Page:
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Black is a color which results from the absence or complete
absorption Absorption may refer to: Chemistry and biology *Absorption (chemistry), diffusion of particles of gas or liquid into liquid or solid materials *Absorption (skin), a route by which substances enter the body through the skin *Absorption (pharmacolo ...
of
visible Visibility is in meteorology, a measure of the distance at which an object or light can be seen. Visibility may also refer to: * Visual perception ** Naked-eye visibility * A measure of turbidity in water quality control * Interferometric visibili ...
light Light or visible light is electromagnetic radiation within the portion of the electromagnetic spectrum that is visual perception, perceived by the human eye. Visible light is usually defined as having wavelengths in the range of 400–700 nan ...

light
. It is an achromatic color, without
hue In color theory In the visual arts The visual arts are art forms such as painting Painting is the practice of applying paint Paint is any pigmented liquid, liquefiable, or solid mastic composition that, after applica ...

hue
, like
white White is the lightest color Color (American English American English (AmE, AE, AmEng, USEng, en-US), sometimes called United States English or U.S. English, is the set of varieties of the English language native to the Unite ...

white
and
gray Grey or gray (American English American English (AmE, AE, AmEng, USEng, en-US), sometimes called United States English or U.S. English, is the set of varieties of the English language native to the United States. Currently, American En ...

gray
. It is often used
symbol A symbol is a mark, sign, or word In linguistics, a word of a spoken language can be defined as the smallest sequence of phonemes that can be uttered in isolation with semantic, objective or pragmatics, practical meaning (linguistics), m ...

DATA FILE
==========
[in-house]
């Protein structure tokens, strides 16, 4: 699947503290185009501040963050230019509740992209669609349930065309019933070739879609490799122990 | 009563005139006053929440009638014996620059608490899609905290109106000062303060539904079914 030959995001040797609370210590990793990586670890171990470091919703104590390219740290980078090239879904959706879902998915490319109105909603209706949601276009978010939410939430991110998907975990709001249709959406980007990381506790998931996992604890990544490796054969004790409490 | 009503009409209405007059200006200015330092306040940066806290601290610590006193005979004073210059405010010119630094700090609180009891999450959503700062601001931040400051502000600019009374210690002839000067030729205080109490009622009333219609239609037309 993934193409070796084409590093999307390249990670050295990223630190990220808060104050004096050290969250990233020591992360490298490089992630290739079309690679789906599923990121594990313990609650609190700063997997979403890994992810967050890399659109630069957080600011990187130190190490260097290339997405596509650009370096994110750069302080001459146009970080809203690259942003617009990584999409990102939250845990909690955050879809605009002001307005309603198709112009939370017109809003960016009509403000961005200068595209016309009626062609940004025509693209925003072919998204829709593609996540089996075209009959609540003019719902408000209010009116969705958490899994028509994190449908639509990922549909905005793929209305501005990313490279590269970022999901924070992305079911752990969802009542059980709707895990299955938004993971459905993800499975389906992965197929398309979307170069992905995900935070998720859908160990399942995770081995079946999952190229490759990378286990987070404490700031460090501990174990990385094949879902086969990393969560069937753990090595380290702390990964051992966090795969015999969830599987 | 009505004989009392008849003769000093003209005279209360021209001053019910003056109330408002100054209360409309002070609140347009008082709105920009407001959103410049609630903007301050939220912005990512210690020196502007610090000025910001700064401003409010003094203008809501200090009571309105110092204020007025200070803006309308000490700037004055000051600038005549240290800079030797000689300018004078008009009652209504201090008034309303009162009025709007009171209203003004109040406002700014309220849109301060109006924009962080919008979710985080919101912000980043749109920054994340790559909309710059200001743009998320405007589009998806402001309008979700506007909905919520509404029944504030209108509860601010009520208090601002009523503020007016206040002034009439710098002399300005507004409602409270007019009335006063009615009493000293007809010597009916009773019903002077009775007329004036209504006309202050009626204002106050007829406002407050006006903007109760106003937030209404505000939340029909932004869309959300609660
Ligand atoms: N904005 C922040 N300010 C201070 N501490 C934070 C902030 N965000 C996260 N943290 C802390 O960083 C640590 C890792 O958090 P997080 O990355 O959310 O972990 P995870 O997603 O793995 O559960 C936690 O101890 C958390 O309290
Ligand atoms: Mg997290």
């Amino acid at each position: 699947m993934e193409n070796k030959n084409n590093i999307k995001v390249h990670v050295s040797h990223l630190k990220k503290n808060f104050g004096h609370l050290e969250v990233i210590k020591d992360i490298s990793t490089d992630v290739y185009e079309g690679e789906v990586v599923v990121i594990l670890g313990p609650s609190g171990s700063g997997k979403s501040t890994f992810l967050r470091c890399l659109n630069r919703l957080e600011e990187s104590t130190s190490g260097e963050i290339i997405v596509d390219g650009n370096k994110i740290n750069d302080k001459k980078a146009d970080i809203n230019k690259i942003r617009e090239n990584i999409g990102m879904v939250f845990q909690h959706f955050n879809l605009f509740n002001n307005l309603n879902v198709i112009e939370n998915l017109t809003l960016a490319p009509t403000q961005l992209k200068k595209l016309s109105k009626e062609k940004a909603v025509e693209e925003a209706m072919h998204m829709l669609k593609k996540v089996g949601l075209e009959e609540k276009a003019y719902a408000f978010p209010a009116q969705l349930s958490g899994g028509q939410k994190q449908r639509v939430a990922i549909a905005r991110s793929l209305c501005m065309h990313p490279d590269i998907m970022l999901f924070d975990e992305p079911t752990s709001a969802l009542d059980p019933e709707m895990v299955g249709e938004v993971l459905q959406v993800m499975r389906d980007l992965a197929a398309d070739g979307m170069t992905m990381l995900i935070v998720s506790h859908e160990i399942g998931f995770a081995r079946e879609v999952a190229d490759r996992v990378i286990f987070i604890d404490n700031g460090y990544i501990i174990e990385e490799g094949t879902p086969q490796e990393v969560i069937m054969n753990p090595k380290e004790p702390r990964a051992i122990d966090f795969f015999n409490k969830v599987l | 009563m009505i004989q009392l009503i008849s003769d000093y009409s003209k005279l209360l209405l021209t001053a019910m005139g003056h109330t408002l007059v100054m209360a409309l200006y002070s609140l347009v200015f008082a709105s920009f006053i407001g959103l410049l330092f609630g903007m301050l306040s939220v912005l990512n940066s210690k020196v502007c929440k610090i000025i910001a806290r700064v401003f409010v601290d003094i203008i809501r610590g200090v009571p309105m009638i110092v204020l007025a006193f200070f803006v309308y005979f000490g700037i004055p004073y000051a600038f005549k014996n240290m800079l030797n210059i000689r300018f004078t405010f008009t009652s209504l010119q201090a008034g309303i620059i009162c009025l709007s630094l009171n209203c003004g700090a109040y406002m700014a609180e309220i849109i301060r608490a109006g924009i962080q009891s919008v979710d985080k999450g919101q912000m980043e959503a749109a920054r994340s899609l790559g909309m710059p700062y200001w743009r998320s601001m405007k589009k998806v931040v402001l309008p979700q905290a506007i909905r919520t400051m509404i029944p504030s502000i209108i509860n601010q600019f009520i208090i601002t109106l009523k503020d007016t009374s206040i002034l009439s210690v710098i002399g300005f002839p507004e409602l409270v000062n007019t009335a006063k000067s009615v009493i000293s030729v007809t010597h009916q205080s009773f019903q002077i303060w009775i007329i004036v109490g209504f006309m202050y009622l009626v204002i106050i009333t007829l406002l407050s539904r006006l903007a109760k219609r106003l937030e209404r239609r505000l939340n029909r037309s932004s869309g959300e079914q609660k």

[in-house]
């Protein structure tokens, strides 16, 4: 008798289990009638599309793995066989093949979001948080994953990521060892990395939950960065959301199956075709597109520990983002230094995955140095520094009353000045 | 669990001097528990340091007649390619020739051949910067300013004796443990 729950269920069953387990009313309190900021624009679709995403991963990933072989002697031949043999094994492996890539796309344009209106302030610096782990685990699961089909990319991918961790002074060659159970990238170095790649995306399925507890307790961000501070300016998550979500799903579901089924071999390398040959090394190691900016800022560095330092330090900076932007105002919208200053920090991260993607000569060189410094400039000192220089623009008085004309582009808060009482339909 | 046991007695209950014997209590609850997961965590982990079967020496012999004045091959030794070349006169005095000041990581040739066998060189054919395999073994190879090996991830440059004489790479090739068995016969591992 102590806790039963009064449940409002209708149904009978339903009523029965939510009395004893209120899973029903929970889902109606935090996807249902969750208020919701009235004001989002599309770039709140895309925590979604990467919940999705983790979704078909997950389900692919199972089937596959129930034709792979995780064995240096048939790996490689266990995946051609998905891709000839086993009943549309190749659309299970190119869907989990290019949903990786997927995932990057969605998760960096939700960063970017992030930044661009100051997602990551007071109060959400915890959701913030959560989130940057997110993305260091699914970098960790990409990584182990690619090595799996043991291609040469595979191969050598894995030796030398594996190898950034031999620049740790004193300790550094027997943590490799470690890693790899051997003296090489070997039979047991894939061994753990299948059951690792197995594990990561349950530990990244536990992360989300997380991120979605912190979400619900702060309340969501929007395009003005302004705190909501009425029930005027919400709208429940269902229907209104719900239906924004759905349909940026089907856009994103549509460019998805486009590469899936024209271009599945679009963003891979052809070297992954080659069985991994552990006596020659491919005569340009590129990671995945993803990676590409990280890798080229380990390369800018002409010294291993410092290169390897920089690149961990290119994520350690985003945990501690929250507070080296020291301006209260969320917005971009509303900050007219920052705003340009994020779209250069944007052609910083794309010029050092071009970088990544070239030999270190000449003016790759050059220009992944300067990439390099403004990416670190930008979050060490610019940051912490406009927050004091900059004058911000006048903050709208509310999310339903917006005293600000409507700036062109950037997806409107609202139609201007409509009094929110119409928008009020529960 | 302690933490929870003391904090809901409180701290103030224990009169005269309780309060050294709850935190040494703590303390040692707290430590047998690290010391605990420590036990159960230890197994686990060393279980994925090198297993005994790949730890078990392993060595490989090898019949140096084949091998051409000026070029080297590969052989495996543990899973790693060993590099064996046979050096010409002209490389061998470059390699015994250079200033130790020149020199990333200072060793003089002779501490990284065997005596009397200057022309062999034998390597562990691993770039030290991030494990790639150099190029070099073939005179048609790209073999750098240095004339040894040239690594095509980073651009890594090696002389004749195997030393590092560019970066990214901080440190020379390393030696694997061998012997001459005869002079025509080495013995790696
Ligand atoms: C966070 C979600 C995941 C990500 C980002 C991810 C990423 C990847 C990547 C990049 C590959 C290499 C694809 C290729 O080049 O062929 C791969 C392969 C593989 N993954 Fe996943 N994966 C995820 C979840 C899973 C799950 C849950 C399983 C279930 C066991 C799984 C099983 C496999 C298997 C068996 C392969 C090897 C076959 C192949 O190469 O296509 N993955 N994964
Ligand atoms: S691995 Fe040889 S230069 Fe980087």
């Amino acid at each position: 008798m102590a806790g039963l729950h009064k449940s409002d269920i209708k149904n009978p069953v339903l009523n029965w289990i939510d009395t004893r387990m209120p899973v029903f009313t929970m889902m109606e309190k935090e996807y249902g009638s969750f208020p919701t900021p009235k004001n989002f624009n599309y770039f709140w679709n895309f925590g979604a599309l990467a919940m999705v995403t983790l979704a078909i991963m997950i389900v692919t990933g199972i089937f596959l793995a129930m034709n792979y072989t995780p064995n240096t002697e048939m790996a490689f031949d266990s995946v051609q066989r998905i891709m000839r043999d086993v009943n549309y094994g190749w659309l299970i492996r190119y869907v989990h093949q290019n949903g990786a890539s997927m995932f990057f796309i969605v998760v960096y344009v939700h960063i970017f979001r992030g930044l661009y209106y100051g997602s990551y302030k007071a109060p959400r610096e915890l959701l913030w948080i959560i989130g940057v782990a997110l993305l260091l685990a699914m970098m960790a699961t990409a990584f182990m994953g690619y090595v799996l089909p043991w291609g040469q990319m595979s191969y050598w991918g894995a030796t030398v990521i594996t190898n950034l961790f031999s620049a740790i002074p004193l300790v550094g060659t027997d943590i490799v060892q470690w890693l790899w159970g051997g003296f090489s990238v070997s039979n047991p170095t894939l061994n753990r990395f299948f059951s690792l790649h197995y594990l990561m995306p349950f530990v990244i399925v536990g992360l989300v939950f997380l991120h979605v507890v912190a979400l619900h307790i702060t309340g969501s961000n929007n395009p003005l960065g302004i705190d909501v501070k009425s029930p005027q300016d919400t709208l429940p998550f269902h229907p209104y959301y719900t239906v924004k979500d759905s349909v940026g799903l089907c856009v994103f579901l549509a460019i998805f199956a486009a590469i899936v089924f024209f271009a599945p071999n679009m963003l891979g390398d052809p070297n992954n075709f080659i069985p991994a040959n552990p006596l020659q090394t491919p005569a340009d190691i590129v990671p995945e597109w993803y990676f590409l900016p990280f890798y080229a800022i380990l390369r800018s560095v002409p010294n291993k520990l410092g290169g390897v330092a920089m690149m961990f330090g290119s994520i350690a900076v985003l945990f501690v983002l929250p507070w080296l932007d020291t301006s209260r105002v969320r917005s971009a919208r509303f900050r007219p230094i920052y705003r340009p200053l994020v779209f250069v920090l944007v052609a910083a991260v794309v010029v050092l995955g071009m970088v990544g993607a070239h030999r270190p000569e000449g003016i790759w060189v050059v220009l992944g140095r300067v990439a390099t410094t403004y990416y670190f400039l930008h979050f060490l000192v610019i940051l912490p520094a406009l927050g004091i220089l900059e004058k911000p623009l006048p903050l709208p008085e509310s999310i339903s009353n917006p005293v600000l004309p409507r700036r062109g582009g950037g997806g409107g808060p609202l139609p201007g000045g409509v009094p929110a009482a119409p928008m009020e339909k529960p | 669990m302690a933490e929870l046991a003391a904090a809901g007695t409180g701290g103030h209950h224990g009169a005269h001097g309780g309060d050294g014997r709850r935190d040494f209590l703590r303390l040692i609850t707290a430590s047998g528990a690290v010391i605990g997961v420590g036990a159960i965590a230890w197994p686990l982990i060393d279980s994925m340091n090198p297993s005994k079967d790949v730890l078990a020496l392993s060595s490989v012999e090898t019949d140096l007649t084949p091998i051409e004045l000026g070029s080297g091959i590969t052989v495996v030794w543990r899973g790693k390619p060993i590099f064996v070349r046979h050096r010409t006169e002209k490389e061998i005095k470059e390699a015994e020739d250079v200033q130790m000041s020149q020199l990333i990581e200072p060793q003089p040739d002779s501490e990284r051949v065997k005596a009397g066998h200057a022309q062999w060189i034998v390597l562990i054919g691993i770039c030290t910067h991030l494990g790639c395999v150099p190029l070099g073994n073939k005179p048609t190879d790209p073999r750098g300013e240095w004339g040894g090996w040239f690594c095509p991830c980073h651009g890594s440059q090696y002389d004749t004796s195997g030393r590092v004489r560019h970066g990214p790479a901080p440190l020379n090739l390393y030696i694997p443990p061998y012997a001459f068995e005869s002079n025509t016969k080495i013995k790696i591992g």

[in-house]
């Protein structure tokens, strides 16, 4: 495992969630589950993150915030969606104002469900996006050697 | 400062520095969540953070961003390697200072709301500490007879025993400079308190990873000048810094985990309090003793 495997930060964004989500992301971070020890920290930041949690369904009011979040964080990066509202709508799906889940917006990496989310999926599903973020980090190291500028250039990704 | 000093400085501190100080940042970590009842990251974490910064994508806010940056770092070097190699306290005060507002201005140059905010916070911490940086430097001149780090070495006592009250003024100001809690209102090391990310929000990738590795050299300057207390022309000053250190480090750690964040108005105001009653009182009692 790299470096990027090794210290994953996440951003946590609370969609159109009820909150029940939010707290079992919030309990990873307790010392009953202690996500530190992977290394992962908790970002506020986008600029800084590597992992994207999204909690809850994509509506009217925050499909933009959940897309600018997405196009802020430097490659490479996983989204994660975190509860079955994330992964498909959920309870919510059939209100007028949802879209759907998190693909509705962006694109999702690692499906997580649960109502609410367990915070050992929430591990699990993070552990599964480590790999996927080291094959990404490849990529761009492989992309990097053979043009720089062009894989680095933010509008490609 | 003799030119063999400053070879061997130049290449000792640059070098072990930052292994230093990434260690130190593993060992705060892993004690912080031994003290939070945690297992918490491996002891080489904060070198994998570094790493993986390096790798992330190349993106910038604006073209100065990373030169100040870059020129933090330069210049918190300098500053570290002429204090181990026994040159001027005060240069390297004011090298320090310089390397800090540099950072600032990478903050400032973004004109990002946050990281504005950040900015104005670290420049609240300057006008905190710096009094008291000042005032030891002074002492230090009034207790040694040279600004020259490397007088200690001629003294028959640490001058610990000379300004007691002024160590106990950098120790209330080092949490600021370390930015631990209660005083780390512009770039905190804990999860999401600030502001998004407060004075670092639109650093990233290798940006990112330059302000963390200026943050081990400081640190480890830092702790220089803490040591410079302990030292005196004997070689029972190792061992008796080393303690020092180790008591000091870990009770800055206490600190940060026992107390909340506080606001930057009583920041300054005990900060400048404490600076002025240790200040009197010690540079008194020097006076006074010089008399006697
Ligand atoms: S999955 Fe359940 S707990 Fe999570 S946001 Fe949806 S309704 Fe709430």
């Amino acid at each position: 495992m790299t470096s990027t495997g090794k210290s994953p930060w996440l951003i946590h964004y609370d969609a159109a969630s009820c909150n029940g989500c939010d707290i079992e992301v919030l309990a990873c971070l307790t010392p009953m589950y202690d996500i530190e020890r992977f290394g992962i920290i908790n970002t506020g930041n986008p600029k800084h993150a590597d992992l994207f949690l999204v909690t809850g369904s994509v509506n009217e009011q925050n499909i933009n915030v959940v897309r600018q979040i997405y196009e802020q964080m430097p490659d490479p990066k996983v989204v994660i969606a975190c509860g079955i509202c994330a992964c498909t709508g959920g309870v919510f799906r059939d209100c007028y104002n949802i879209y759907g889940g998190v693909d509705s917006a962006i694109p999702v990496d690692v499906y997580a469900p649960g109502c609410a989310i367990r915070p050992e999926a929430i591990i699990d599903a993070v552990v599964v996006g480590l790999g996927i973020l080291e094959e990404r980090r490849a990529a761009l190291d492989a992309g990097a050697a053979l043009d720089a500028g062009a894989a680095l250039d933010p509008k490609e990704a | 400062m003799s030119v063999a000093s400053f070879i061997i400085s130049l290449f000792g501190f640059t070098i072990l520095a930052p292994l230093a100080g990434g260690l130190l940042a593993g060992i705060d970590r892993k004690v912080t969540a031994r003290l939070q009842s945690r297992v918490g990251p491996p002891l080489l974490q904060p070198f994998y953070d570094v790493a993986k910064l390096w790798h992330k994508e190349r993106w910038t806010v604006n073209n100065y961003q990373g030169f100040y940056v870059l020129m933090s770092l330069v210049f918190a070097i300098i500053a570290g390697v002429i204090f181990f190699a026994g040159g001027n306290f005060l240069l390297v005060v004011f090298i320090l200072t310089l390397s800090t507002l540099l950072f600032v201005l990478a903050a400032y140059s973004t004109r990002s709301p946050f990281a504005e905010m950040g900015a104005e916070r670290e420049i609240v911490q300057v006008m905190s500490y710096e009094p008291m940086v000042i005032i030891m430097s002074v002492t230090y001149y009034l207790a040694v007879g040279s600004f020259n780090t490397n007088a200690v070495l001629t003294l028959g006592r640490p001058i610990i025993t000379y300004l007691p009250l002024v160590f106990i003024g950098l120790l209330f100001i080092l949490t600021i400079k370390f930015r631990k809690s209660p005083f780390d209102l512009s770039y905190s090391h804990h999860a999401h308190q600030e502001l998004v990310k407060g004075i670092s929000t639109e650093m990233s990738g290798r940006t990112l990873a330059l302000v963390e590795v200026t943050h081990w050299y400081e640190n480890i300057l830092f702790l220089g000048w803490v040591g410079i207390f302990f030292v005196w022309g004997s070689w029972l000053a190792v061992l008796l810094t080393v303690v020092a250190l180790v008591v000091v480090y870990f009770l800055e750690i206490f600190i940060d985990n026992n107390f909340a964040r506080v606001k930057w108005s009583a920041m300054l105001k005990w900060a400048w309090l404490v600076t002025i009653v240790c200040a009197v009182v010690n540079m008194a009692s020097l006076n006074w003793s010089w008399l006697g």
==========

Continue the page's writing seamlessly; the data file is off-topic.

symbol
ically or figuratively to represent darkness. Black and white have often been used to describe opposites such as
good 125px, In many Western religions, angels are considered to be good beings and are contrasted with devils who are considered evil In most contexts, the concept of good denotes the conduct that should be preferred when posed with a choice betwee ...

good
and
evil Evil, in a general sense, is defined by what it is not—the opposite or absence of good 125px, In many Western religions, angels are considered to be good beings and are contrasted with devils who are considered evil In most contexts, t ...
, the
Dark Ages Dark Ages or Dark Age may refer to: History and sociology *Dark Ages (historiography), the use of the term ''Dark Ages'' by historians and lay people **Byzantine Dark Ages (7th–8th centuries), period of large-scale transformation but obscure du ...
versus
Age of Enlightenment The Age of Enlightenment (also known as the Age of Reason or simply the Enlightenment); ger, Aufklärung, "Enlightenment"; it, L'Illuminismo, "Enlightenment"; pl, Oświecenie , "Enlightenment"; pt, Iluminismo, "Enlightenment"; es, link= ...
, and
night Night (also described as night time, night-time, or nighttime, unconventionally spelled as ''nite'') is the period of :wikt:ambient, ambient darkness from sunset to sunrise during each 24-hour day, when the Sun is below the horizon. The exact ...

night
versus
day The word day has a number of meanings, depending on the context it is used such as of astronomy, physics, and various calendar systems. As a term in physics and astronomy it is approximately the period during which the Earth completes one ro ...

day
. Since the
Middle Ages In the history of Europe The history of Europe concerns itself with the discovery and collection, the study, organization and presentation and the interpretation of past events and affairs of the people of Europe since the beginning of ...
, black has been the symbolic color of solemnity and authority, and for this reason is still commonly worn by judges and magistrates. Black was one of the first colors used by artists in
neolithic The Neolithic period is the final division of the Stone Age The Stone Age was a broad prehistoric Prehistory, also known as pre-literary history, is the period of human history Human history, also known as world history, is t ...
cave paintings. It was used in ancient Egypt and Greece as the color of the
underworld upThe legs of the god seven_realms_of_the_Hindus.html" "title="Patala#Hinduism.html" "title="Cosmic_Man.html" ;"title="Vishnu as the Cosmic Man">Vishnu as the Cosmic Man depict earth and the Patala#Hinduism">seven realms of the Hindus">Hind ...